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What do you do with all the clothes you no longer wear?

Timeless as your wardrobe may be, chances are you'll eventually want to mix things up.


Sadly, even fluorescents get old. Image via iStock.

But when it's time for a closet refresh, a lot of us just toss our old gear in the garbage, where it's destined for an over-dressed hole in the ground.

An art installation unveiled on Seattle's Alki Beach will make you think twice before trashing your old clothes.

The striking piece was commissioned for an Earth Day event as part of Rethink Reuse, a campaign by thrift store chain Savers to get people thinking about their fashion footprints.

Check out their thought-provoking video, or scroll down for more:

Consumers are buying more clothes than ever before, and it's fueling a larger human crisis.

In North America alone, we send over 10 million tons of used clothing and textiles into landfills every year despite the fact that almost all of those items are reusable.

Photo by Gengiskanhg/Wikimedia Commons.

The clothing industry is one of the world's top polluters; "fast and cheap" fashion is costlier than it may seem.

The cost of new clothes isn't just what we see on price tags — it's also in the massive social and environmental debts we rack up by producing new clothes.

Image via Savers, used with permission.

Price tags tend to not account for a few key figures — such as the 713 gallons of water it takes to make a single t-shirt or the 70 million barrels of oil used to make just a year's worth of polyester. With the world consuming 80 billion new pieces of clothing each year, those external costs add up.

The most sustainable product is the one that already exists.

Shocking statistics like those were the inspiration for this project, which was brought to life with 3,000 pounds of discarded clothing.

And with a few empty oil barrels, two-by-fours, and chicken wire...

Image via Savers/YouTube.

...the installation was stopping beachgoers in their sandy tracks.

Image via Savers/YouTube.

Close to 1,500 people walked among the eye-catching sculptures, marveling at the creativity and learning about clothing waste and pollution (and thousands more viewed it online).

Image via Savers, used with permission.

"With the growing amount of clothing and textile waste ending up in landfills, we felt compelled to act," said Ken Alterman, president and CEO of Savers in a press release. "We want to help people better understand the environmental impact of their clothing waste and the steps they can take to reduce it."

Savers' goal was to spread one simple and actionable message: The environmental impact of the clothes we wear and throw away is massive, but there are simple things we can all do to help counteract it.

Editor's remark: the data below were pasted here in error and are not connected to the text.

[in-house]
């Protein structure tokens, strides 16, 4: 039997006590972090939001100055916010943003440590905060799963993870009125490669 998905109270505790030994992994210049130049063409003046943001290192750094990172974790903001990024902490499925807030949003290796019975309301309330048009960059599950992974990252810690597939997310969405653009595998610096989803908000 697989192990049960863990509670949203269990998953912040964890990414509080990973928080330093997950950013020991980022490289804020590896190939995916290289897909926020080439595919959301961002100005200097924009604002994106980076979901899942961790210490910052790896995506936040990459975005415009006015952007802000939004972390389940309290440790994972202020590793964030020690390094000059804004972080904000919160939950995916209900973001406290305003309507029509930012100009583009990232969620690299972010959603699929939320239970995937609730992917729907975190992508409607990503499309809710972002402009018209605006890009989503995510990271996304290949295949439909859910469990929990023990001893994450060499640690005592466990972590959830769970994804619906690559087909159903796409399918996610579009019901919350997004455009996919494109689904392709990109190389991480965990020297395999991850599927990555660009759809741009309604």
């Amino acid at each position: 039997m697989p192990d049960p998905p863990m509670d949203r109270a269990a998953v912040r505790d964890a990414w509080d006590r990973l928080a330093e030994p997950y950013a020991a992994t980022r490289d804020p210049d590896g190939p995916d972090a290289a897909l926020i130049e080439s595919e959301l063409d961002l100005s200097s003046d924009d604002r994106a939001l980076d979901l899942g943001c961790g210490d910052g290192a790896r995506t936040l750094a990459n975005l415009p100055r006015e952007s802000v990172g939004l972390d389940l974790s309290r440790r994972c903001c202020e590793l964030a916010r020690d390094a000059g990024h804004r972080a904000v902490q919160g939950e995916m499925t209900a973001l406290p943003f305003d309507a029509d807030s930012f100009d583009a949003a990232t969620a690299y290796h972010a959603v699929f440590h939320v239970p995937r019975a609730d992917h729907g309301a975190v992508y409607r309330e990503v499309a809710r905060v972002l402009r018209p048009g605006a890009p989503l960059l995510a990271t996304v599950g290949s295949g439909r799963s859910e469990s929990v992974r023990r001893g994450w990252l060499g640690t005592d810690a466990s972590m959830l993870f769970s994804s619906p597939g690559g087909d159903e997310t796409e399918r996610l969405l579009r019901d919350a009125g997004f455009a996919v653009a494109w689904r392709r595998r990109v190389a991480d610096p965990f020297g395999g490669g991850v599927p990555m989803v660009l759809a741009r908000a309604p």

They're calling on consumers to reuse, donate pre-owned goods to its nonprofit partners, and recycle their old clothes instead of burying them in landfills where they're no good to anyone and to buy secondhand when possible.

With only 15% of our used clothing currently being donated or recycled, there's plenty of opportunity for all of us to create change.

A breastfeeding mother's experience at Vienna's Schoenbrunn Zoo is touching people's hearts—but not without a fair amount of controversy.

Gemma Copeland shared her story on Facebook, which was then picked up by the Facebook page Boobie Babies. Photos show the mom breastfeeding her baby next to the window of the zoo's orangutan habitat, with a female orangutan sitting close to the glass, gazing at them.

"Today I got feeding support from the most unlikely of places, the most surreal moment of my life that had me in tears," Copeland wrote.

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People have clearly missed their free treats.

The COVID-19 pandemic had us waving a sad farewell to many of life’s modern conveniences. And where it certainly hasn’t been the worst loss, not having free samples at grocery stores has undoubtedly been a buzzkill. Sure, one can shop around without the enticing scent of hot, fresh artisan pizza cut into tiny slices or testing out the latest fancy ice cream … but is it as joyful? Not so much.

Trader Joe’s, famous for its prepandemic sampling stations, has recently brought the tradition back to life, and customers are practically dancing through the aisles.


On the big comeback weekend, people flocked to social media to share images and videos of their free treats, including festive Halloween cookies (because who doesn’t love TJ’s holiday themed items?) along with hopeful messages for the future.
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She's enjoying the big benefits of some simple life hacks.

James Clear’s landmark book “Atomic Habits: An Easy & Proven Way to Build Good Habits & Break Bad Ones” has sold more than 9 million copies worldwide. The book is incredibly popular because it has a simple message that can help everyone. We can develop habits that increase our productivity and success by making small changes to our daily routines.

"It is so easy to overestimate the importance of one defining moment and underestimate the value of making small improvements on a daily basis,” James Clear writes. “It is only when looking back 2 or 5 or 10 years later that the value of good habits and the cost of bad ones becomes strikingly apparent.”

His work proves that we don’t need to move mountains to improve ourselves, just get 1% better every day.

Most of us are reluctant to change because breaking old habits and starting new ones can be hard. However, there are a lot of incredibly easy habits we can develop that can add up to monumental changes.

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